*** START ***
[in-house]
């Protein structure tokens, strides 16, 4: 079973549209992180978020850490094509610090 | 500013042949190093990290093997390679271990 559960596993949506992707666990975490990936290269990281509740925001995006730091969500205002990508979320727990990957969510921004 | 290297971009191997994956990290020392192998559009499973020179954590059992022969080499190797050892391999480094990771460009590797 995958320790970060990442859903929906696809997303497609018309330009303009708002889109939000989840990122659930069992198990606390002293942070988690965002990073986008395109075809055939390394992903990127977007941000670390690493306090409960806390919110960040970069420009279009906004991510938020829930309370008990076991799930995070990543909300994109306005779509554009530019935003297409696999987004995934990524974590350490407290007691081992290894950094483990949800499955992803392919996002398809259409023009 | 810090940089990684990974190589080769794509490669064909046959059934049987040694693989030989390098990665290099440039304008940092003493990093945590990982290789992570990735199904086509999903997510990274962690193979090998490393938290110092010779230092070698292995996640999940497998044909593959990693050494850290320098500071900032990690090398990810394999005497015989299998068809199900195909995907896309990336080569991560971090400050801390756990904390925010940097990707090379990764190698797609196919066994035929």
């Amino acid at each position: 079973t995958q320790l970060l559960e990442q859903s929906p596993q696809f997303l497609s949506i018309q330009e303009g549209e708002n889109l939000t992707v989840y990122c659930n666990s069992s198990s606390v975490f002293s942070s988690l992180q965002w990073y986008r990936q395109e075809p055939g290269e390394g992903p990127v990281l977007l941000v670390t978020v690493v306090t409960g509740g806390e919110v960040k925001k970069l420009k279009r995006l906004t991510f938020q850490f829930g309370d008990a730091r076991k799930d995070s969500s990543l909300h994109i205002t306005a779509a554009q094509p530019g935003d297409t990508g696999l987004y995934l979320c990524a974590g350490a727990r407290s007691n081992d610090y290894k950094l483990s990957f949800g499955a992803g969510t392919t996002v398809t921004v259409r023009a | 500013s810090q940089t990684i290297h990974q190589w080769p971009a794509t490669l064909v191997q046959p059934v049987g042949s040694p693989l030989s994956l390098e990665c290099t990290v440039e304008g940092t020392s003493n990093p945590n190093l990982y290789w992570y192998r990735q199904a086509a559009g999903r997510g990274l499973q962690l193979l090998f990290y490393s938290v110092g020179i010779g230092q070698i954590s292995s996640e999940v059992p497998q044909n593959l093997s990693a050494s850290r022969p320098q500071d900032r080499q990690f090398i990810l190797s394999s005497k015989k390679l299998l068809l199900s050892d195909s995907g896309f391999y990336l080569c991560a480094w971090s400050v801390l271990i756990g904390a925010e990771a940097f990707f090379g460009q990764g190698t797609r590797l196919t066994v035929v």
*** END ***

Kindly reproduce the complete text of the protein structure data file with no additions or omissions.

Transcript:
[in-house]
């Protein structure tokens, strides 16, 4: 079973549209992180978020850490094509610090 | 500013042949190093990290093997390679271990 559960596993949506992707666990975490990936290269990281509740925001995006730091969500205002990508979320727990990957969510921004 | 290297971009191997994956990290020392192998559009499973020179954590059992022969080499190797050892391999480094990771460009590797 995958320790970060990442859903929906696809997303497609018309330009303009708002889109939000989840990122659930069992198990606390002293942070988690965002990073986008395109075809055939390394992903990127977007941000670390690493306090409960806390919110960040970069420009279009906004991510938020829930309370008990076991799930995070990543909300994109306005779509554009530019935003297409696999987004995934990524974590350490407290007691081992290894950094483990949800499955992803392919996002398809259409023009 | 810090940089990684990974190589080769794509490669064909046959059934049987040694693989030989390098990665290099440039304008940092003493990093945590990982290789992570990735199904086509999903997510990274962690193979090998490393938290110092010779230092070698292995996640999940497998044909593959990693050494850290320098500071900032990690090398990810394999005497015989299998068809199900195909995907896309990336080569991560971090400050801390756990904390925010940097990707090379990764190698797609196919066994035929």
């Amino acid at each position: 079973t995958q320790l970060l559960e990442q859903s929906p596993q696809f997303l497609s949506i018309q330009e303009g549209e708002n889109l939000t992707v989840y990122c659930n666990s069992s198990s606390v975490f002293s942070s988690l992180q965002w990073y986008r990936q395109e075809p055939g290269e390394g992903p990127v990281l977007l941000v670390t978020v690493v306090t409960g509740g806390e919110v960040k925001k970069l420009k279009r995006l906004t991510f938020q850490f829930g309370d008990a730091r076991k799930d995070s969500s990543l909300h994109i205002t306005a779509a554009q094509p530019g935003d297409t990508g696999l987004y995934l979320c990524a974590g350490a727990r407290s007691n081992d610090y290894k950094l483990s990957f949800g499955a992803g969510t392919t996002v398809t921004v259409r023009a | 500013s810090q940089t990684i290297h990974q190589w080769p971009a794509t490669l064909v191997q046959p059934v049987g042949s040694p693989l030989s994956l390098e990665c290099t990290v440039e304008g940092t020392s003493n990093p945590n190093l990982y290789w992570y192998r990735q199904a086509a559009g999903r997510g990274l499973q962690l193979l090998f990290y490393s938290v110092g020179i010779g230092q070698i954590s292995s996640e999940v059992p497998q044909n593959l093997s990693a050494s850290r022969p320098q500071d900032r080499q990690f090398i990810l190797s394999s005497k015989k390679l299998l068809l199900s050892d195909s995907g896309f391999y990336l080569c991560a480094w971090s400050v801390l271990i756990g904390a925010e990771a940097f990707f090379g460009q990764g190698t797609r590797l196919t066994v035929v």